The Fiduciary Rule was developed by the Department of Labor (DOL) to apply the definition of an “Investment Advice Fiduciary” under ERISA law to all retirement accounts, with the goal of increasing protection for retirement-account owners. This new rule is scheduled to be phased in from April 10th of this year through January 1, 2018. The gist is to ensure that advisors can no longer earn commissions or other forms of conflicted-advice compensation from retirement accounts unless they commit to a fiduciary standard.
To understand why the DOL considers this rule necessary, consider that one of the most common scenarios for providing investment advice on retirement accounts involves rolling over or transferring retirement accounts, for instance, from an employer’s 401k plan to a rollover IRA or from one IRA at a particular institution to another managed by the recommending advisor. Since the advisor is recommending an action for which he will be paid in the future, the DOL believes (and we strongly agree) that the advisor has an obligation to make sure his recommendation is in the best interest of the client, to diligently document the basis of his recommendation, and to be transparent about the research.
We find it hard to understand why any consumer would object to the rule — yet easy to understand why advisors might. For some insight into this, let’s review the details of the DOL rule, which will require that an advisor explicitly and proactively do the following with respect to recommending a retirement account rollover or transfer:
Acknowledge fiduciary status with respect to investment advice to the retirement investor
Adhere to “Impartial Conduct Standards” which requires the fiduciary advisor to:
- Give advice that is in the client’s best interest,
- Charge no more than “reasonable compensation”; and
- Make no misleading statements about investment transactions, compensation, and conflicts of interest.
Implement policies and procedures reasonably and prudently designed to prevent violations of the Impartial Conduct Standards
Refrain from giving or using incentives for advisers to act contrary to the client’s best interest
Fairly disclose the fees, compensation, and Material Conflicts of Interest associated with their recommendations
In response to the threat of the new rule, Merrill Lynch and Morgan Stanley are disclosing fees and revamping their policies and offerings. Still, advisors, brokers, and other interested parties take umbrage at what they see as excessive regulation. There is a hue and cry of how, in the end, it’s going to hurt consumers and limit choice. As reported by CNBC on Dec 13th, the brokerage industry is hoping Trump will take up the fight against the rule. "To this point, litigation has been the only hope to stop the DOL rule, but now there are additional avenues to [achieve that]," said David Bellaire, Executive Vice President and General Counsel for the Financial Services Institute. His organization is part of a coalition of business groups that has filed suit in a Texas court to stop the DOL rule.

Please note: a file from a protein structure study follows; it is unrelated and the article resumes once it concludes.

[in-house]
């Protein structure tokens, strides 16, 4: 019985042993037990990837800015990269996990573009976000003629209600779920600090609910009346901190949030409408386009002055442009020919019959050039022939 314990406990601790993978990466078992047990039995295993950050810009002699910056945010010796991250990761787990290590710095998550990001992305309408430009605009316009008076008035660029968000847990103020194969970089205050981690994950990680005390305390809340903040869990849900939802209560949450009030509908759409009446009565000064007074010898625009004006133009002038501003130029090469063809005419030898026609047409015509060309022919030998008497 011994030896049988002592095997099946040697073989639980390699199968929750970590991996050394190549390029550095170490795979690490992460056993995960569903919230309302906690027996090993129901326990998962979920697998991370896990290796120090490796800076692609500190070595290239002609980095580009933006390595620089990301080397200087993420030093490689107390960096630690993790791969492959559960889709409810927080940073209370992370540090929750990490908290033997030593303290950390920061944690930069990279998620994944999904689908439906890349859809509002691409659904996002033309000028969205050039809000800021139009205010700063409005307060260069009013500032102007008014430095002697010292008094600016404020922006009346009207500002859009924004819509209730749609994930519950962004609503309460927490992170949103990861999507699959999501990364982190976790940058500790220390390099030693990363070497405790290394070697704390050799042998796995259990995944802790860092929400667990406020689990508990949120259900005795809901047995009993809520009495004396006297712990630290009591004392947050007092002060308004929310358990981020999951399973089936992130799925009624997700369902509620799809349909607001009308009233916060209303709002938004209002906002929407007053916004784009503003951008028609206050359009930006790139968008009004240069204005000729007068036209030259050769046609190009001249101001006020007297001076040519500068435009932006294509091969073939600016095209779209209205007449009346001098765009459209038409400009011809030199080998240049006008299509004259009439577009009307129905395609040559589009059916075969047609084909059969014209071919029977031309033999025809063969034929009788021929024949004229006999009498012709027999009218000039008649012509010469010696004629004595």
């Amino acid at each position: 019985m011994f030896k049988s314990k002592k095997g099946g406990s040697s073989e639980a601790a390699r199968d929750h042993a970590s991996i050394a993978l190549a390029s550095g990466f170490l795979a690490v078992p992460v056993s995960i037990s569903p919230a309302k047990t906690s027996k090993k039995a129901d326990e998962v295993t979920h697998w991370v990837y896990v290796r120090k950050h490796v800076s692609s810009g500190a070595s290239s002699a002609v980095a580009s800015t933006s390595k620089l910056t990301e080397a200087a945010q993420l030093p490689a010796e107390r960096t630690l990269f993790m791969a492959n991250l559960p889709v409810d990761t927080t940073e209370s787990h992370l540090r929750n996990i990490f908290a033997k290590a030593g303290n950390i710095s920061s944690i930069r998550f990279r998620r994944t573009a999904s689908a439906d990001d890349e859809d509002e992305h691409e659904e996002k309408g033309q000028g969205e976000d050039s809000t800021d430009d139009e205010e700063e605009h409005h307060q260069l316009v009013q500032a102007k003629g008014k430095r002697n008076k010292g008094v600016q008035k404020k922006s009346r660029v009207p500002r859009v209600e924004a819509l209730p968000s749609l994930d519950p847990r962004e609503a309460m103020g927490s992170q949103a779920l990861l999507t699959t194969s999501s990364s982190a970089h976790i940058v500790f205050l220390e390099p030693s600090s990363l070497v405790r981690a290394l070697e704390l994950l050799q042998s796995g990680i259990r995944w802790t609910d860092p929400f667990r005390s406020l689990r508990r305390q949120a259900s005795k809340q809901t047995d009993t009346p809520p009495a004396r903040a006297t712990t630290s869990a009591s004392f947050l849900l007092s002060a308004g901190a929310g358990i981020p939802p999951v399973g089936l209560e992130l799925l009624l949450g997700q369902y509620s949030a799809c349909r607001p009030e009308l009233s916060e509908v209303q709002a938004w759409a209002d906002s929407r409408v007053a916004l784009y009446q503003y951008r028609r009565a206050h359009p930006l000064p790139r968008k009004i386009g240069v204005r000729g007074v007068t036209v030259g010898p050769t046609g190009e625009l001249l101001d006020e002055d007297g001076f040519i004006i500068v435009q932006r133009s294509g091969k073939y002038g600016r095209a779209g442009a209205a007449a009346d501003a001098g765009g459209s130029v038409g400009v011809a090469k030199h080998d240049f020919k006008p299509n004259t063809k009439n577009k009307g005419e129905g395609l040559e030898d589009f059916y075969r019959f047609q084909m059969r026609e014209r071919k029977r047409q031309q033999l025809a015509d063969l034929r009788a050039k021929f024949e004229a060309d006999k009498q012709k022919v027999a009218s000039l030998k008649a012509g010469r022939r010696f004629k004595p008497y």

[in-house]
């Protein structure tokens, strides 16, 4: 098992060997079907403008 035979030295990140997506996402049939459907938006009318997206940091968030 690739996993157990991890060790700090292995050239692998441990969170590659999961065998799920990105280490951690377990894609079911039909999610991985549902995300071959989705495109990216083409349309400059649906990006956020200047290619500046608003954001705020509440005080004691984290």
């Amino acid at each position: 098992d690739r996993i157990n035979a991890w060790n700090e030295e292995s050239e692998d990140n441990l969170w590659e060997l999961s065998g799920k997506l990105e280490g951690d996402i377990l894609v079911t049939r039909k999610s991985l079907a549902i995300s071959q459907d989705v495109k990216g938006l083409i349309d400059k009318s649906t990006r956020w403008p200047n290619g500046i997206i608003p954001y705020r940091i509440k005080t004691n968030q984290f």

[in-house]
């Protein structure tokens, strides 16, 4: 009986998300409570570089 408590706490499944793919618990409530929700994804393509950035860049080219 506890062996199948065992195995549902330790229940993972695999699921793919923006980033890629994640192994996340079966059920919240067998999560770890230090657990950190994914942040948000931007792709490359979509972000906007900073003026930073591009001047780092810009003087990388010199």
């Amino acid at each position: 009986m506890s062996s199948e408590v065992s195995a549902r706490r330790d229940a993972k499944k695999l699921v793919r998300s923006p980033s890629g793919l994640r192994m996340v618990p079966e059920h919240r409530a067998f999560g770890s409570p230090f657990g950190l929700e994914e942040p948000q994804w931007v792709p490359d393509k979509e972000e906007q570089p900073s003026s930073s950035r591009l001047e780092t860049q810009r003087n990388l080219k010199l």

All we at Grubman can say about these regulations is “Hallelujah!” Finally, all advisors will be required to act in their clients’ best interests. Inevitably, retirement-plan administrators and custodians will provide more transparency about fees and expenses. Consumers will get to see whether they or their employers are paying 401(k) plan expenses, whether they are paying more for their plan’s investment offerings than they would pay elsewhere, what they pay for, and what they receive with regard to financial planning and other services and plan features. I wouldn’t be surprised if a generally accepted disclosure document results, where a consumer can easily compare the costs and benefits of their current account to another advisor’s or institution’s offering.
Whether the rule is repealed, implemented as is, or extended to all investment advice, the issue has raised public awareness, and I hope that consumers will hold their advisors to this standard regardless of the outcome. In fact, though the DOL rule applies only to retirement accounts, I would like to see the SEC implement a similar standard for non-retirement accounts.
Finally, I’d like to clarify the use of the label fiduciary. While the concept of a fiduciary is clear — “a person to whom property or power is entrusted for the benefit of another” — the implementation of that duty differs according to the enforcement agencies. In the realm of investment advice and management, there are three sources of fiduciary responsibilities: the DOL, the SEC, and the CFP Board. I’ve discussed the DOL fiduciary rule here at length. The SEC’s fiduciary duty stems from the Investment Adviser’s Act of 1940 requirement that advisors not be fraudulent, deceptive, or manipulative to consumers, as interpreted in a subsequent Supreme Court ruling.
Interestingly, the broadest implementation of the fiduciary standard is the one applied by the CFP Board to all CFP® certificants who are providing financial planning: to act in a client’s best interest in all elements of providing advice. As a planning-centered wealth manager, we at Grubman certainly apply this standard in all of our work.
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